Question about Toyota Passenger
First, don't if you don't have to.
changing your clutch is a horrible job, and you'd never do it for your own satisfaction. If you have the money, pay someone else to do it; they'll do a better job in less time. If you are really broke though and have to do it yourself plan on at *least* a full weekend to get it done. Maybe longer if you haven't tried it before, which you probably haven't if you're reading this. The following guide is only very rudimentary since no two cars are alike but it will give you some idea of what you'll need and how to go about it.
If your car is a front wheel drive then I wouldn't even think about it. If it's a rear wheel drive then it's not quite as bad. You will need as a minimum the following tools in either metric or imperial depending on your car.
*full set of spanners
*full set of sockets
*oil pan or bucket of over 4 liter capacity (a gallon)
*oil to replace what was in your gear box
*new clutch kit (friction plate, pressure plate and bearing)
*scissor jack, 2 or 3
*phillips head and flat head drivers
if you don't have ramps you can substitute some log rounds or anything that you can put the wheels safely up on. use the jacks to raise the wheels, then chock them, then raise again, repeat until you get to a height your comfortable working under. higher is better. You'll want to jack up the front of the car to probably at least a foot off the ground, and it needs to be really solid since you'll be under it for the best part of the weekend. The scissor jacks will help you get the gear box back into place.
once you've got the front of the car up, get underneath. Drain the oil out of the gearbox, there'll be a plug somewhere. Do this first as the drive shaft acts as a seal holding all the oil in; when you take it out oil will go everywhere. you wont be popular.
while the oil is draining out, locate your clutch cable, there will be a cover over it, usually plastic. loosen off the slack with the adjuster nut and remove the cable. There is generally an electronic two pin connector somewhere on the box as well; disconnect it. remove the gear nob off the top of the stick.
now the oil is drained remove your drive shaft by undoing it at the differential. if its a two part shaft you may have to remove a couple of clamps along its length. now it should slide out the end of the box. a little oil will come out, so have rags/newspaper handy.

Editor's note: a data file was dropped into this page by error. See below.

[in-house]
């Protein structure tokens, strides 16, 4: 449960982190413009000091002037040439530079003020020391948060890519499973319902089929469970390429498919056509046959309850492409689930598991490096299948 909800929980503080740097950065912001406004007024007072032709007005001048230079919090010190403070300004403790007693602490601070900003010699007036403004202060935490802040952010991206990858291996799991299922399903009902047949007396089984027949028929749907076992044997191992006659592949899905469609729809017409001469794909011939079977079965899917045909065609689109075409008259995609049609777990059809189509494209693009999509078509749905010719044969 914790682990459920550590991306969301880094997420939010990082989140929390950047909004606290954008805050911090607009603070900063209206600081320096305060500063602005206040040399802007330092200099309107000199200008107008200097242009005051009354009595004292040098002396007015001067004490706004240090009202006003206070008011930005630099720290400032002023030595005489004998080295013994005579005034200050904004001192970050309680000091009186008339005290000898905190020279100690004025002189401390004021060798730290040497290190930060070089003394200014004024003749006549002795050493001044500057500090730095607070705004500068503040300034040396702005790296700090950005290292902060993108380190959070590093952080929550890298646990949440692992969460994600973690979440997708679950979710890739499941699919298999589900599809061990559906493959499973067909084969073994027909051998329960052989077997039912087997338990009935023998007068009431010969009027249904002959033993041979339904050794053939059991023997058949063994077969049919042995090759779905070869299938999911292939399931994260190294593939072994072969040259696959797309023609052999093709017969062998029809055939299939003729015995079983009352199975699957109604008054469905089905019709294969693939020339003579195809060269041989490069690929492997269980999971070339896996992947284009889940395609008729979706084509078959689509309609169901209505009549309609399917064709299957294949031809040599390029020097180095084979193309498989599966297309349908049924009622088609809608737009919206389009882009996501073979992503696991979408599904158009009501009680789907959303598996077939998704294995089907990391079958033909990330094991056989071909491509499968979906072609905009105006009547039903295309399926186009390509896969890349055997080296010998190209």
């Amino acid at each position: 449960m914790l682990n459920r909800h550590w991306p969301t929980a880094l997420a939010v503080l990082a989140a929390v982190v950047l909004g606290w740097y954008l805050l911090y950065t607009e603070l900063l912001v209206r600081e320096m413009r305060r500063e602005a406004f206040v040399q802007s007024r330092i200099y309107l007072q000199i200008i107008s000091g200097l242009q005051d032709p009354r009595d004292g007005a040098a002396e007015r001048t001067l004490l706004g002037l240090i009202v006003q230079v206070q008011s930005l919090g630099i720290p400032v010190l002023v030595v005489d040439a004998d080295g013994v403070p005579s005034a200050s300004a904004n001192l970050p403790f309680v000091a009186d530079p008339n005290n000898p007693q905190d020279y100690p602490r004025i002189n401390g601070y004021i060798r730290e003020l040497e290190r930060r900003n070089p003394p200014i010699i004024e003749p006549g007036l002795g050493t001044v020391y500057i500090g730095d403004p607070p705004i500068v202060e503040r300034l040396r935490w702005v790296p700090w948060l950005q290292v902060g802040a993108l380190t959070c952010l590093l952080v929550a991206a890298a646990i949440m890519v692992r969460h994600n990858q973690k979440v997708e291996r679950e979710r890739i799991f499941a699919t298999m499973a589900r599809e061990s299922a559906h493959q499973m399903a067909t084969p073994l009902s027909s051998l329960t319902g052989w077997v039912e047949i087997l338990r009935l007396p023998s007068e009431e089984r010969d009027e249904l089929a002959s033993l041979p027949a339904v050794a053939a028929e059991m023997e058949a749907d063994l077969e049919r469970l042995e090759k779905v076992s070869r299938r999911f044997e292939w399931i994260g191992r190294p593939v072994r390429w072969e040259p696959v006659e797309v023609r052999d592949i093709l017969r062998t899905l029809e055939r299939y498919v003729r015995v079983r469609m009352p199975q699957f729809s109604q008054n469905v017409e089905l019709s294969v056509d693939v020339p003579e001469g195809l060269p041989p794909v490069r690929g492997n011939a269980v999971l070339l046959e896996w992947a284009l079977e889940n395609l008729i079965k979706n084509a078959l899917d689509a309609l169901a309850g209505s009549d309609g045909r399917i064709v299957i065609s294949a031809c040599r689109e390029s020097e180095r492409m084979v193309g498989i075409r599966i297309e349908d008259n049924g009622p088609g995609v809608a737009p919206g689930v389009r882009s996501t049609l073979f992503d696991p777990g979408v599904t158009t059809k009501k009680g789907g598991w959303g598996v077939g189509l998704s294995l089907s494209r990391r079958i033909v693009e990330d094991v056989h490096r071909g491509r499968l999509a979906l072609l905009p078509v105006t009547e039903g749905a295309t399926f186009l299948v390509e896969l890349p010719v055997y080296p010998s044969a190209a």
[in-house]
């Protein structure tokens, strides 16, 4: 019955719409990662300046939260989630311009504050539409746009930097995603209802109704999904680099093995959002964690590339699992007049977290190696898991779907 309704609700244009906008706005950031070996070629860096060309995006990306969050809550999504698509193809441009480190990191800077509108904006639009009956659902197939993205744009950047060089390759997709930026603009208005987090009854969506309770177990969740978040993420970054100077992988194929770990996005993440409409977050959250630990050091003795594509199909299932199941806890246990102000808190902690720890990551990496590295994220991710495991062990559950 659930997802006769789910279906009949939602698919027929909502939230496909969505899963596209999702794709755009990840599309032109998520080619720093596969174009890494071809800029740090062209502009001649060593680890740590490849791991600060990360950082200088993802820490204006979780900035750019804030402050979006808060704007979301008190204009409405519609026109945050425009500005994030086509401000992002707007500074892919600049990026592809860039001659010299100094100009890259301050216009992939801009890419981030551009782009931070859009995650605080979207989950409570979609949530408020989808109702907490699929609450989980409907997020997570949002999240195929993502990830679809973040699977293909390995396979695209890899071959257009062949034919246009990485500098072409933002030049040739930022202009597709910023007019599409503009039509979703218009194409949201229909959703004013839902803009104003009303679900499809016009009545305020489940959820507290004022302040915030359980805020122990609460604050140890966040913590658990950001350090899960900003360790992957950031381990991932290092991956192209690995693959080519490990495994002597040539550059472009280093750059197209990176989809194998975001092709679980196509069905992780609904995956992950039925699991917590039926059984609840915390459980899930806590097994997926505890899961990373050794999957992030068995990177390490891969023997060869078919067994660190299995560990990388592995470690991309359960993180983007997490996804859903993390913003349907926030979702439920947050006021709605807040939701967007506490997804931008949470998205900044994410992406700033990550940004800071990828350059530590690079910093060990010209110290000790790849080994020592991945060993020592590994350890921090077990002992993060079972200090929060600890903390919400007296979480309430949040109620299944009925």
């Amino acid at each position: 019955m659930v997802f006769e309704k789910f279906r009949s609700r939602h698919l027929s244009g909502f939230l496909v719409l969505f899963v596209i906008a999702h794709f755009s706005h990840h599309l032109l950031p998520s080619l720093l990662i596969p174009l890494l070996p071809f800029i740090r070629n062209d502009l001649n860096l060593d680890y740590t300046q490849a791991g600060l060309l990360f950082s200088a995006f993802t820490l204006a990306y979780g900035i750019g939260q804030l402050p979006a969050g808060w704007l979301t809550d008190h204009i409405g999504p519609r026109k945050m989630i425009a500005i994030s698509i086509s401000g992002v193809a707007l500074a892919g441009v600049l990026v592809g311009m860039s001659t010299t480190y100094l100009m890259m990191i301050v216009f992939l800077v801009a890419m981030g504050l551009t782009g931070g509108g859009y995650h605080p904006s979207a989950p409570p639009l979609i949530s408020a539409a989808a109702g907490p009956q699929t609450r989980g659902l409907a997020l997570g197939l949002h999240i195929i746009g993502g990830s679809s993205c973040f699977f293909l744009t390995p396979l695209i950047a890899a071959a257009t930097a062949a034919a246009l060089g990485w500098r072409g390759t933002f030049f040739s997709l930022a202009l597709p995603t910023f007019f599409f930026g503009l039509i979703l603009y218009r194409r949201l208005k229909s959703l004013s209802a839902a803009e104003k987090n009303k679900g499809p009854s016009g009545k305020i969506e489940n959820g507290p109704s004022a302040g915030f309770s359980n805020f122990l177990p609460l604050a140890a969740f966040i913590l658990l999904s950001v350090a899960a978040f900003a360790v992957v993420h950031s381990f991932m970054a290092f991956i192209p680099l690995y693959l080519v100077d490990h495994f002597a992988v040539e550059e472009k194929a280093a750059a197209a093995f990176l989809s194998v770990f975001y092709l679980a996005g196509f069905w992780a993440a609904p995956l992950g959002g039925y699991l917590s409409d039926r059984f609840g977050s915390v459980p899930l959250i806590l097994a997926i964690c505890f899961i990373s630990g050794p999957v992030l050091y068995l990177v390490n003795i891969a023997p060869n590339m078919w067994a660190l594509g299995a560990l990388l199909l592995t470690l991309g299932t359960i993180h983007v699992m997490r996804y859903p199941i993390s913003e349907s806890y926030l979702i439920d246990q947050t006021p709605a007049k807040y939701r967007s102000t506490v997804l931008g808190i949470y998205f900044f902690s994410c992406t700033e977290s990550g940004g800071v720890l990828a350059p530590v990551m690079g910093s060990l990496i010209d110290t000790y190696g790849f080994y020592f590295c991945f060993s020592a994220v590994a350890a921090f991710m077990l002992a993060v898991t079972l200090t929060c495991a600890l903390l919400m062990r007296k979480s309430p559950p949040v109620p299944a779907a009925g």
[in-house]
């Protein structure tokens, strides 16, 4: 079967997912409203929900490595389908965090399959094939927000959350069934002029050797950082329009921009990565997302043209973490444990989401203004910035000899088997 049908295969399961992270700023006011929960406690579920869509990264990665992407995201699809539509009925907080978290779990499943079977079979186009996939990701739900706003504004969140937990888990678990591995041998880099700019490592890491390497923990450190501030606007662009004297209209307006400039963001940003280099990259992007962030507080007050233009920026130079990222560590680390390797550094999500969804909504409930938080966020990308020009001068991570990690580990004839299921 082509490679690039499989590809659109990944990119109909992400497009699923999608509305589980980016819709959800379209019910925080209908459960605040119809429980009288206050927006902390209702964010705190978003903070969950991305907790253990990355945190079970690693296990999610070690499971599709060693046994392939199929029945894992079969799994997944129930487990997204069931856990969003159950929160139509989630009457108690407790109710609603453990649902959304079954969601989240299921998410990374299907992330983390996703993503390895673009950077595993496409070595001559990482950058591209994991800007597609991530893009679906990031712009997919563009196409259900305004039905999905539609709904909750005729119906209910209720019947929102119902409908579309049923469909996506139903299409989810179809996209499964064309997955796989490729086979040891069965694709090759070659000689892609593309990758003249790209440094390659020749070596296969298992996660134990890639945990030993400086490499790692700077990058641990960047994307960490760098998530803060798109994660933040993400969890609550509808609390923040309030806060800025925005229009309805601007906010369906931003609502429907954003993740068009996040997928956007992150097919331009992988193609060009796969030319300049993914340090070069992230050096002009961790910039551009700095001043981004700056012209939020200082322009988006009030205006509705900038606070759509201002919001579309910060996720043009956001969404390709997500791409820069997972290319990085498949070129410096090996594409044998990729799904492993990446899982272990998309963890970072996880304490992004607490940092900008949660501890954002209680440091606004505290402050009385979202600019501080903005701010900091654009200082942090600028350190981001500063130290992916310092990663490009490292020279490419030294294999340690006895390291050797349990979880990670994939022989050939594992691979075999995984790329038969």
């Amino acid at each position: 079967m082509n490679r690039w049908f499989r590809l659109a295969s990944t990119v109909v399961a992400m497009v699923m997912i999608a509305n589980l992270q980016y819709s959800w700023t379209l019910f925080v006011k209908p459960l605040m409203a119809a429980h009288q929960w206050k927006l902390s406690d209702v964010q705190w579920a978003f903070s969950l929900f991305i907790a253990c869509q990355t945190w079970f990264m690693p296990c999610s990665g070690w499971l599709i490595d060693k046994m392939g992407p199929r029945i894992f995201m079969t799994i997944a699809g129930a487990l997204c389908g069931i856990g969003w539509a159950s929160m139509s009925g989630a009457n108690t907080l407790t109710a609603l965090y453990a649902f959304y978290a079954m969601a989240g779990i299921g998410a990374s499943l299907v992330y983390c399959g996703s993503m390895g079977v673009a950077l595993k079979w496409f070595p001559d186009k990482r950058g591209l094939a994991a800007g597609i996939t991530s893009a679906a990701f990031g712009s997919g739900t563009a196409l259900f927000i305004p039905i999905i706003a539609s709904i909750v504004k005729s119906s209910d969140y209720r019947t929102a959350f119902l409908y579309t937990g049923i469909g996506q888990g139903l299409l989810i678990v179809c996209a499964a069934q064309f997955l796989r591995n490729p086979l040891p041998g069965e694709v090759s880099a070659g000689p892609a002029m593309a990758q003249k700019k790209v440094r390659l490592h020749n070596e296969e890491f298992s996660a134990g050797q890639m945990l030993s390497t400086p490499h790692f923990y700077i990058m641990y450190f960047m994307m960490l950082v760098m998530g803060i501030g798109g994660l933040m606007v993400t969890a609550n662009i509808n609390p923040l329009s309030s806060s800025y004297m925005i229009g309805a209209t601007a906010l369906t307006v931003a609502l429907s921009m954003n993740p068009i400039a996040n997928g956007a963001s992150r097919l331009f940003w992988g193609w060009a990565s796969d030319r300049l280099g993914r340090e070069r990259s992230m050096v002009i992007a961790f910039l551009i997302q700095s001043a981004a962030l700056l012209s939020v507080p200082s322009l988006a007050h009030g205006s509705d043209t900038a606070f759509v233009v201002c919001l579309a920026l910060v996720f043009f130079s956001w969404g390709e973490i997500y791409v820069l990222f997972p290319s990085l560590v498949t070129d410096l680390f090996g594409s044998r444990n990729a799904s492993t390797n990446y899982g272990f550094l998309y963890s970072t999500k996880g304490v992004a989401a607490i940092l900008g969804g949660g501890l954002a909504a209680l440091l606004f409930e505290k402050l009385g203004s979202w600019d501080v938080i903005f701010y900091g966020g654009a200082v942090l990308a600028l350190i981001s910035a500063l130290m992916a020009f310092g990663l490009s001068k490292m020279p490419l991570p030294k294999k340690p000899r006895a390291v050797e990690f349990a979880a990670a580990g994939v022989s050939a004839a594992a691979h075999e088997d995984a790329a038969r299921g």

now comes the fun; there'll be up to a dozen bolts securing the bell housing to the engine. some may be in unexpected places. It will also have one or two crossmembers supporting the other end. Remove the crossmembers first. put the scissor jacks up to support the gear box weight at the front and the rear. Remove all the bolts you can find. Now try to remove the gear box by pushing/kicking/hitting it with a rubber mallet. A friend is a big help here, the two of you can usually muscle it out. don't drop it on yourself, it can be heavy enough to clutch/break bones. scream. curse. realize you still have a bolt somewhere. find it. Get the gear box out.
congratulate yourself. remove all the dirt from your eyes, and the oil from your hair. tape up your skinned knuckles. have a beer.
changing the clutch itself is one of the easiest parts to do, easier if you have a locater tool. Just remove the parts and swap them over. Pay attention to which way around the friction plate is located; it will go on either way, but only works one way. you don't want to find that out after its all bolted together. you can get an old shaft with the same spline pattern as your friction plate from a wreckers. if you can get one for a few dollars its worth it, it helps you get the friction place aligned. if you cant get one just diddle around until you get it right.
Posted on Sep 10, 2009
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Posted on Jan 02, 2017
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